According to her, only 12 of British Columbia’s 60 school districts currently have such a policy.

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Sustainable Vancouver: building towards lean, green transport

This article is the second in a series on living sustainably in Vancouver. Stay tuned for more instalments.

Old Translink buses catch some Sun as they await their fate. Photo by Stephen Rees.


Building towards sustainable transport

Environmentalists in Vancouver were given a reason to smile last week when Translink released its first report on sustainability.

The 102-page report details an extensive amount of data related to environmental and economic sustainability, while also providing a window into the overall operations of the company.

In building towards a sustainable future in transport, the document is a step in the right direction. Transportation currently accounts for up to 33 per cent of green house gas (GHG) emissions in the province of British Columbia, and that is reason enough to begin documenting the specific indicators guiding these emissions.

Taking measure of a system’s performance allows for improvements to be made. To reach higher levels of sustainability in transportation, the data necessary to understand the system must be made available.

I spoke with Translink spokeswoman Trish Webb about the release. She said that the sustainability report is based on regional indicators, and these are only made available every five years.

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Vancouver surgeon, Dr. Robert Taylor, receives the Order of Canada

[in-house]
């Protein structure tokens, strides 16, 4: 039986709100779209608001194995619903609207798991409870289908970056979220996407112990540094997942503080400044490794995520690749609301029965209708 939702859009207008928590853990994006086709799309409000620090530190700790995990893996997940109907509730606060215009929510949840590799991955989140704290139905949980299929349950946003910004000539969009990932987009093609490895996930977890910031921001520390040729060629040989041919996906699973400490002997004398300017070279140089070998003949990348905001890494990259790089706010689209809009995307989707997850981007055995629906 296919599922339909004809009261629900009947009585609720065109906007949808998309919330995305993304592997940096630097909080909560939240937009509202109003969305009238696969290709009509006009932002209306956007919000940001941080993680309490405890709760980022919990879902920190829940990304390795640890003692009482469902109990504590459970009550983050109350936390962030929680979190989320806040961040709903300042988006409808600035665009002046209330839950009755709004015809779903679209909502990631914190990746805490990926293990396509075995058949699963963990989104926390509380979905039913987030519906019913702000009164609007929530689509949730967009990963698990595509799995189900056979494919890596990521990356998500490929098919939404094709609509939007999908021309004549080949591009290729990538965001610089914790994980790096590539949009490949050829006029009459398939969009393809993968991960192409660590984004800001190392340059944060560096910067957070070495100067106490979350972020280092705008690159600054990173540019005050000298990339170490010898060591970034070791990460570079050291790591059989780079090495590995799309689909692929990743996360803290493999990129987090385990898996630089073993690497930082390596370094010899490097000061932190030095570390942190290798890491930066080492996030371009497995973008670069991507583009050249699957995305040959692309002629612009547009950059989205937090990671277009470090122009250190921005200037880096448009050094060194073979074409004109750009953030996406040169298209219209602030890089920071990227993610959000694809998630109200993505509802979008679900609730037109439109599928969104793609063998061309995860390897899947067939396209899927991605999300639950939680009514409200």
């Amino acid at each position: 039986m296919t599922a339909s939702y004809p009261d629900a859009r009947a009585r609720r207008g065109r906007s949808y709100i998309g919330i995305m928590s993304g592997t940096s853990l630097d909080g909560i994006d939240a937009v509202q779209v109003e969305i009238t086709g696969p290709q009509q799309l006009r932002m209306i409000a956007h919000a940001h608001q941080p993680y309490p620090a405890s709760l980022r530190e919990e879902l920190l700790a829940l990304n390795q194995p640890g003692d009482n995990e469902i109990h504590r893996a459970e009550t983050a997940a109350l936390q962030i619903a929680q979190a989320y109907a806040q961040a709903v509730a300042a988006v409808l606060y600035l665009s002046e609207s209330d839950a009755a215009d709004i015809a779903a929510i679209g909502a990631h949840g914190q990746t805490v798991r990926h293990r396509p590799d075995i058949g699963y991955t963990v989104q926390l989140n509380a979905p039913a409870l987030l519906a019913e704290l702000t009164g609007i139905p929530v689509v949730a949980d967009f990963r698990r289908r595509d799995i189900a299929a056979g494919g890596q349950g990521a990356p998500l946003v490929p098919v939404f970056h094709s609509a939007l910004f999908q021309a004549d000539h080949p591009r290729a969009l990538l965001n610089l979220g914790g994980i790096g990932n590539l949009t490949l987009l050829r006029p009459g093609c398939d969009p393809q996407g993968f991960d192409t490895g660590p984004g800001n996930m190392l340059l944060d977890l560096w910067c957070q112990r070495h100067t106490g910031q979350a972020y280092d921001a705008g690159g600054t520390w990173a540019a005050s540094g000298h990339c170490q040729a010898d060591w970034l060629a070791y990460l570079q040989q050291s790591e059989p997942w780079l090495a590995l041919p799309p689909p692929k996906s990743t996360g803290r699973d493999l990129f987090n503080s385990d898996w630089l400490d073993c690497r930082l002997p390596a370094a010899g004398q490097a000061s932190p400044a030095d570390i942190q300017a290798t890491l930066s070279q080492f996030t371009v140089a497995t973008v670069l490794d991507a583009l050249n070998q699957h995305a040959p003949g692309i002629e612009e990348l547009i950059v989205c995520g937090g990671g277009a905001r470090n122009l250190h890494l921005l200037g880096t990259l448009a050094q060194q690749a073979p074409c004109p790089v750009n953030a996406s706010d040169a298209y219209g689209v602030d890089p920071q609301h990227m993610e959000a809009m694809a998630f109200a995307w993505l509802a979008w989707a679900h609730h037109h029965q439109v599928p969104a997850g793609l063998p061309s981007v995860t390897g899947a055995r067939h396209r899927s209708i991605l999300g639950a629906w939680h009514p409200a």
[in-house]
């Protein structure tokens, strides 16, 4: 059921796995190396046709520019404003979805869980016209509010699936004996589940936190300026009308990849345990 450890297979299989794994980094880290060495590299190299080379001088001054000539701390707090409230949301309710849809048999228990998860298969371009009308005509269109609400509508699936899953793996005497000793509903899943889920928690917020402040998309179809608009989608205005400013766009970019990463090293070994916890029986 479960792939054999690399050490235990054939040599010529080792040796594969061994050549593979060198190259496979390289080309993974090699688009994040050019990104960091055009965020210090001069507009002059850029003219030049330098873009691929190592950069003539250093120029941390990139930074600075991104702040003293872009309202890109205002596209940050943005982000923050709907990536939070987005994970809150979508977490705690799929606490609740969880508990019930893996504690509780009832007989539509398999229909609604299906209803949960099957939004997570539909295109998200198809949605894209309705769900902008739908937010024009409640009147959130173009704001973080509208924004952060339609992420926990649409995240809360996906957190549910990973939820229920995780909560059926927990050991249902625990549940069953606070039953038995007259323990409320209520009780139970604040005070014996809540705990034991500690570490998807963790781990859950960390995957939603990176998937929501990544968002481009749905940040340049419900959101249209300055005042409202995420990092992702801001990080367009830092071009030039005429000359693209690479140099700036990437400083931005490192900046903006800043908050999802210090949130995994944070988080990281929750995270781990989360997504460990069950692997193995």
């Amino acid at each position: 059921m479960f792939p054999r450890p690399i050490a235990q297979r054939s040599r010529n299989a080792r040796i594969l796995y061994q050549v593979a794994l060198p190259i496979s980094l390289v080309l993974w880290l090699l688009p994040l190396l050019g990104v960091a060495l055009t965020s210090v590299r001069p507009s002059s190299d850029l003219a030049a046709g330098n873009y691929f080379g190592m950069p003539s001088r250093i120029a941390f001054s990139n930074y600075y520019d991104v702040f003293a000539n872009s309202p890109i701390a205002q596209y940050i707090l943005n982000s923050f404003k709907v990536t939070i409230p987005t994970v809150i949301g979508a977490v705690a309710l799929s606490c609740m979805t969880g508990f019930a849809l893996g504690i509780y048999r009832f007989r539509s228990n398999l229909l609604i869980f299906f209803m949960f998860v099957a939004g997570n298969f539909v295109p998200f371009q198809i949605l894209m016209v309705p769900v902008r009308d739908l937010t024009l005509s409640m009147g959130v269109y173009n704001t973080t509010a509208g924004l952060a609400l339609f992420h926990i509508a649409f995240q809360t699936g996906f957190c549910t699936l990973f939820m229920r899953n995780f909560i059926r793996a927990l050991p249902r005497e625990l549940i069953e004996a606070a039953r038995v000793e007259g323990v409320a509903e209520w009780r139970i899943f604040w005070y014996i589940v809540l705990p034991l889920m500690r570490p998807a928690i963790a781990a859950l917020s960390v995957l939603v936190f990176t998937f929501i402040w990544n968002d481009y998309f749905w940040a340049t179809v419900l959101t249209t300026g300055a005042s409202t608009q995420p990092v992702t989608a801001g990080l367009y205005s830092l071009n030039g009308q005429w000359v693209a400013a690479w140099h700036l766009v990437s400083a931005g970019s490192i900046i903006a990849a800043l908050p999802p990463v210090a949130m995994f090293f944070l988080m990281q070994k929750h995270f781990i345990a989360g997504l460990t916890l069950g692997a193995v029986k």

Of the 54 people awarded the Order of Canada for 2010, 13 were B.C. residents. Dr. Robert Taylor, a professor at the University of British Columbia, received his for donating time and expertise to developing nations in need.

“I’m really busy,” Dr. Robert Taylor said over the phone when contacted for an interview. “I was just out the door, I didn’t even think I should answer the phone.”

Even when running late, the doctor comes across as apologetic, kind, and sincere. He speaks with a tone that is both calm and articulate, lending a sense that he truly aims to be helpful.

But Taylor is a busy man indeed.

When the Vancouver-based surgeon isn’t overseas helping war torn and struggling nations establish some semblance of proper medical care, he’s at home finding other ways to share his expertise.

Dr. Robert Taylor teaching a hernia repair course in Zambia, 2009. Photo courtesy of CNIS.

Taylor works in the surgery departments of both Vancouver General Hospital and Providence Health Care.

In addition to being a professor at University of British Columbia’s faculty of medicine, Taylor lends his services to the Red Cross and the Canadian Network for International Surgery, or CNIS.

A quick glance at the 66-year-old Taylor’s resume is enough to make even the most accomplished of us pause.

His initiatives in Vancouver include the establishment of UBC’s international surgery branch, as well as a colorectal cancer clinic at St. Paul’s hospital.

“At the request of the BC Cancer Agency…I initiated and developed the Anal Dysplasia Clinic at St. Paul’s,” Taylor wrote in his resume.

Since the early 1970s, the doctor has been on a wide array of humanitarian missions. The long list of countries he’s worked in includes Bolivia, Malawi, Uganda, and most recently, Sri Lanka and the Ivory Coast.

Working with the Red Cross in Sri Lanka, Taylor established “a sustainable surgical service in the north to serve the several hundred thousand internally displaced people from the long armed conflict in that region.”